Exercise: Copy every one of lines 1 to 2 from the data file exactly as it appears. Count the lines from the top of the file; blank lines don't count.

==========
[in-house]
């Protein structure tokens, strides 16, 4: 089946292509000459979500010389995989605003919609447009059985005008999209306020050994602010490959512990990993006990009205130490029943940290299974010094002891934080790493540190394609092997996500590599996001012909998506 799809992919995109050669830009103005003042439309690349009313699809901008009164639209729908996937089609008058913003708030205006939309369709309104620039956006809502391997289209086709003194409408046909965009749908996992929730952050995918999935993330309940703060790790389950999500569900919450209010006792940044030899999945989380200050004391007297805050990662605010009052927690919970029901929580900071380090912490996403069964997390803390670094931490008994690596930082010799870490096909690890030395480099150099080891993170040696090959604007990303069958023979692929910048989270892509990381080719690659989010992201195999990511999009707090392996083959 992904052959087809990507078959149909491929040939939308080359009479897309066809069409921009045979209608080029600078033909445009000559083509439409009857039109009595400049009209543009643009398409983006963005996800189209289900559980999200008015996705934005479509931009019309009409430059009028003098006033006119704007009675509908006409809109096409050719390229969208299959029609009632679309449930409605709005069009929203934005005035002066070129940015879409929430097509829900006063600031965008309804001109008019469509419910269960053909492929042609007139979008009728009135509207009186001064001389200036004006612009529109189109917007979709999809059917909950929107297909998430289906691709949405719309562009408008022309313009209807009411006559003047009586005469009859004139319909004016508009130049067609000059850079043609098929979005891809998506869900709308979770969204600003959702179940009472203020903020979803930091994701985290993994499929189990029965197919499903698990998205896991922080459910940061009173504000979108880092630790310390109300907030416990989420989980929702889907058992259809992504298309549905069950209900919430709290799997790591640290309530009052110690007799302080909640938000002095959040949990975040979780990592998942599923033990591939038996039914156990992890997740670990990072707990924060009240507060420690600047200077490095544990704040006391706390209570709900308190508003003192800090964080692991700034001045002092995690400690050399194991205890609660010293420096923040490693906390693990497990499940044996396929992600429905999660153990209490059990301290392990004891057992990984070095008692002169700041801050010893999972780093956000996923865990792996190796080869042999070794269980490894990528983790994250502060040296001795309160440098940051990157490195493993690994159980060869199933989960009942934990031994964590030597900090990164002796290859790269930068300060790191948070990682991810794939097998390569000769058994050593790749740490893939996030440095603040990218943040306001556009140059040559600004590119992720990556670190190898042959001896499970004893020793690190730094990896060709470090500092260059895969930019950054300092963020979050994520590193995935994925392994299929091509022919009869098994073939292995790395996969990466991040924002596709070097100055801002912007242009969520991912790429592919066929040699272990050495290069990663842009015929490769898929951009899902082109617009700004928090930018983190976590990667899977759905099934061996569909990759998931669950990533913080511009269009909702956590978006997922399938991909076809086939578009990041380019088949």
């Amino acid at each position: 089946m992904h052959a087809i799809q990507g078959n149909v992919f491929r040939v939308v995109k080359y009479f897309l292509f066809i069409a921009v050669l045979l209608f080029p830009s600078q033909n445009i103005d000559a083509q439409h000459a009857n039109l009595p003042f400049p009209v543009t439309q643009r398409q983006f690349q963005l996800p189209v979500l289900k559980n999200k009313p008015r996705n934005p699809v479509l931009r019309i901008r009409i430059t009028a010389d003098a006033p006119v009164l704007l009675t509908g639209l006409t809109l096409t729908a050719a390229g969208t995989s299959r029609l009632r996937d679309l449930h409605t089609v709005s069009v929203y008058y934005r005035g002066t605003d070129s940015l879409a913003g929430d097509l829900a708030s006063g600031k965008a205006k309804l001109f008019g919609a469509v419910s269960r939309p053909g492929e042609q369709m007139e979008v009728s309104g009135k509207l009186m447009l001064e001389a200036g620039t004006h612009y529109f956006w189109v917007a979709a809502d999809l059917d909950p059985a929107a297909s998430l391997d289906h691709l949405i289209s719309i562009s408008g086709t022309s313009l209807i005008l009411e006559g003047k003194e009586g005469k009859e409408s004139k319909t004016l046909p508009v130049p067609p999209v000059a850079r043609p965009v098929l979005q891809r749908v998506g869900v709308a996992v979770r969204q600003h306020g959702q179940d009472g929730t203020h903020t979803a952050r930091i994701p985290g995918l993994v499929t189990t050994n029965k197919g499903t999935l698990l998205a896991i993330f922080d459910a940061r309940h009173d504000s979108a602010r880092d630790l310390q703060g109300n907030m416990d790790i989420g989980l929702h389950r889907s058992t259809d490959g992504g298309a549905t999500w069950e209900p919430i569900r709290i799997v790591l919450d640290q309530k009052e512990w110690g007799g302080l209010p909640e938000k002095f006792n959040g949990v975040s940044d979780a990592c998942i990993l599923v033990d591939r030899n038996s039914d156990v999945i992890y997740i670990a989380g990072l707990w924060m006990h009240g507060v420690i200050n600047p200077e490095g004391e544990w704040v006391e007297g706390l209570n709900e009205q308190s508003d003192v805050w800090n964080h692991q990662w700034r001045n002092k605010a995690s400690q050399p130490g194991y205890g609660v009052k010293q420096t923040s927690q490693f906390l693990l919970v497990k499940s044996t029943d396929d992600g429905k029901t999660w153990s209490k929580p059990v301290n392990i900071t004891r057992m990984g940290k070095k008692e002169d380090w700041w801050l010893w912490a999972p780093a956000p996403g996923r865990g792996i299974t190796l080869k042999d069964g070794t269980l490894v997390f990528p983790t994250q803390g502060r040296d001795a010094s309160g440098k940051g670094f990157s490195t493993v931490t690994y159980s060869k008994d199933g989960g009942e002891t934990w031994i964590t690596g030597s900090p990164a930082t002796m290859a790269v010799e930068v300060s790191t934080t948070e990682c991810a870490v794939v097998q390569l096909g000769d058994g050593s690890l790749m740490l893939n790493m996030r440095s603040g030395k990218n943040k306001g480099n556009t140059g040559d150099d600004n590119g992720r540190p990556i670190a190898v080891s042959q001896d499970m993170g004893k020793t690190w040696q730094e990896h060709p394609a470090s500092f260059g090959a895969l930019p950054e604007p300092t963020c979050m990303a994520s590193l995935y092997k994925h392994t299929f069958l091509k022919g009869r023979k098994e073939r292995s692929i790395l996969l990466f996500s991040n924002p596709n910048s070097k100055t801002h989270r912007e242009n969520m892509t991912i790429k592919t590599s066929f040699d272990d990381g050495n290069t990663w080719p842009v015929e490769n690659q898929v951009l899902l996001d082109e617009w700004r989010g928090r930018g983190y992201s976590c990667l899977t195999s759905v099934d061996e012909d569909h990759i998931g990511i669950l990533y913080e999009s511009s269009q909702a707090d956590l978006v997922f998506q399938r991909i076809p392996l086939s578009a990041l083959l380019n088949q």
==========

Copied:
[in-house]
């Protein structure tokens, strides 16, 4: 089946292509000459979500010389995989605003919609447009059985005008999209306020050994602010490959512990990993006990009205130490029943940290299974010094002891934080790493540190394609092997996500590599996001012909998506 799809992919995109050669830009103005003042439309690349009313699809901008009164639209729908996937089609008058913003708030205006939309369709309104620039956006809502391997289209086709003194409408046909965009749908996992929730952050995918999935993330309940703060790790389950999500569900919450209010006792940044030899999945989380200050004391007297805050990662605010009052927690919970029901929580900071380090912490996403069964997390803390670094931490008994690596930082010799870490096909690890030395480099150099080891993170040696090959604007990303069958023979692929910048989270892509990381080719690659989010992201195999990511999009707090392996083959 992904052959087809990507078959149909491929040939939308080359009479897309066809069409921009045979209608080029600078033909445009000559083509439409009857039109009595400049009209543009643009398409983006963005996800189209289900559980999200008015996705934005479509931009019309009409430059009028003098006033006119704007009675509908006409809109096409050719390229969208299959029609009632679309449930409605709005069009929203934005005035002066070129940015879409929430097509829900006063600031965008309804001109008019469509419910269960053909492929042609007139979008009728009135509207009186001064001389200036004006612009529109189109917007979709999809059917909950929107297909998430289906691709949405719309562009408008022309313009209807009411006559003047009586005469009859004139319909004016508009130049067609000059850079043609098929979005891809998506869900709308979770969204600003959702179940009472203020903020979803930091994701985290993994499929189990029965197919499903698990998205896991922080459910940061009173504000979108880092630790310390109300907030416990989420989980929702889907058992259809992504298309549905069950209900919430709290799997790591640290309530009052110690007799302080909640938000002095959040949990975040979780990592998942599923033990591939038996039914156990992890997740670990990072707990924060009240507060420690600047200077490095544990704040006391706390209570709900308190508003003192800090964080692991700034001045002092995690400690050399194991205890609660010293420096923040490693906390693990497990499940044996396929992600429905999660153990209490059990301290392990004891057992990984070095008692002169700041801050010893999972780093956000996923865990792996190796080869042999070794269980490894990528983790994250502060040296001795309160440098940051990157490195493993690994159980060869199933989960009942934990031994964590030597900090990164002796290859790269930068300060790191948070990682991810794939097998390569000769058994050593790749740490893939996030440095603040990218943040306001556009140059040559600004590119992720990556670190190898042959001896499970004893020793690190730094990896060709470090500092260059895969930019950054300092963020979050994520590193995935994925392994299929091509022919009869098994073939292995790395996969990466991040924002596709070097100055801002912007242009969520991912790429592919066929040699272990050495290069990663842009015929490769898929951009899902082109617009700004928090930018983190976590990667899977759905099934061996569909990759998931669950990533913080511009269009909702956590978006997922399938991909076809086939578009990041380019088949």